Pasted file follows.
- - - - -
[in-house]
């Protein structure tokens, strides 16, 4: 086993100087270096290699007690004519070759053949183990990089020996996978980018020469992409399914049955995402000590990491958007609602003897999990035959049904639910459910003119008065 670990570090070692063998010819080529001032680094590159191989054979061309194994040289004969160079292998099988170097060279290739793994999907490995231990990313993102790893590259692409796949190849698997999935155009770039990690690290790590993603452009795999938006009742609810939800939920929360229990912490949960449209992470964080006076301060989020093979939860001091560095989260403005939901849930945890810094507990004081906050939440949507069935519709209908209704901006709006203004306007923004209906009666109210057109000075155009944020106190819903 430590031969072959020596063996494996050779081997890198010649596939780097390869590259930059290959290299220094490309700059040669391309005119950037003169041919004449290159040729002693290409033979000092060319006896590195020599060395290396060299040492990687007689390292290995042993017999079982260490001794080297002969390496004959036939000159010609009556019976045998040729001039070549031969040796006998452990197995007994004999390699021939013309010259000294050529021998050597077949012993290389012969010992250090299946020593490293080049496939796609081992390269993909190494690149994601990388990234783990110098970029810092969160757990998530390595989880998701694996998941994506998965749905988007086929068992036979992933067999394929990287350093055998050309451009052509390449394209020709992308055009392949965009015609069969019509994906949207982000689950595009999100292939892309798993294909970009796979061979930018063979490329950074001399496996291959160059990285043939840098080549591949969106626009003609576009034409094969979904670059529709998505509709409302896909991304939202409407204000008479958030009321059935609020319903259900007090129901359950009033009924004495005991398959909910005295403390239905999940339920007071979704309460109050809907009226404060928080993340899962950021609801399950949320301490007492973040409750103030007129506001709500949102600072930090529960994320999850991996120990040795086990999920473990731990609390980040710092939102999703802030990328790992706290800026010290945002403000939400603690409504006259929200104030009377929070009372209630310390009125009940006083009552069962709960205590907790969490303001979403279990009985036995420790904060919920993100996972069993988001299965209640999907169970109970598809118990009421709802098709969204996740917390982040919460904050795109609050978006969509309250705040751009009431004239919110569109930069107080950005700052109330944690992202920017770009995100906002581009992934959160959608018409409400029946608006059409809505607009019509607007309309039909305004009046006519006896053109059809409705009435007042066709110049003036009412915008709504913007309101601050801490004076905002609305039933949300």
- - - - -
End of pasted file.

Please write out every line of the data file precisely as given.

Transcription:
[in-house]
């Protein structure tokens, strides 16, 4: 086993100087270096290699007690004519070759053949183990990089020996996978980018020469992409399914049955995402000590990491958007609602003897999990035959049904639910459910003119008065 670990570090070692063998010819080529001032680094590159191989054979061309194994040289004969160079292998099988170097060279290739793994999907490995231990990313993102790893590259692409796949190849698997999935155009770039990690690290790590993603452009795999938006009742609810939800939920929360229990912490949960449209992470964080006076301060989020093979939860001091560095989260403005939901849930945890810094507990004081906050939440949507069935519709209908209704901006709006203004306007923004209906009666109210057109000075155009944020106190819903 430590031969072959020596063996494996050779081997890198010649596939780097390869590259930059290959290299220094490309700059040669391309005119950037003169041919004449290159040729002693290409033979000092060319006896590195020599060395290396060299040492990687007689390292290995042993017999079982260490001794080297002969390496004959036939000159010609009556019976045998040729001039070549031969040796006998452990197995007994004999390699021939013309010259000294050529021998050597077949012993290389012969010992250090299946020593490293080049496939796609081992390269993909190494690149994601990388990234783990110098970029810092969160757990998530390595989880998701694996998941994506998965749905988007086929068992036979992933067999394929990287350093055998050309451009052509390449394209020709992308055009392949965009015609069969019509994906949207982000689950595009999100292939892309798993294909970009796979061979930018063979490329950074001399496996291959160059990285043939840098080549591949969106626009003609576009034409094969979904670059529709998505509709409302896909991304939202409407204000008479958030009321059935609020319903259900007090129901359950009033009924004495005991398959909910005295403390239905999940339920007071979704309460109050809907009226404060928080993340899962950021609801399950949320301490007492973040409750103030007129506001709500949102600072930090529960994320999850991996120990040795086990999920473990731990609390980040710092939102999703802030990328790992706290800026010290945002403000939400603690409504006259929200104030009377929070009372209630310390009125009940006083009552069962709960205590907790969490303001979403279990009985036995420790904060919920993100996972069993988001299965209640999907169970109970598809118990009421709802098709969204996740917390982040919460904050795109609050978006969509309250705040751009009431004239919110569109930069107080950005700052109330944690992202920017770009995100906002581009992934959160959608018409409400029946608006059409809505607009019509607007309309039909305004009046006519006896053109059809409705009435007042066709110049003036009412915008709504913007309101601050801490004076905002609305039933949300």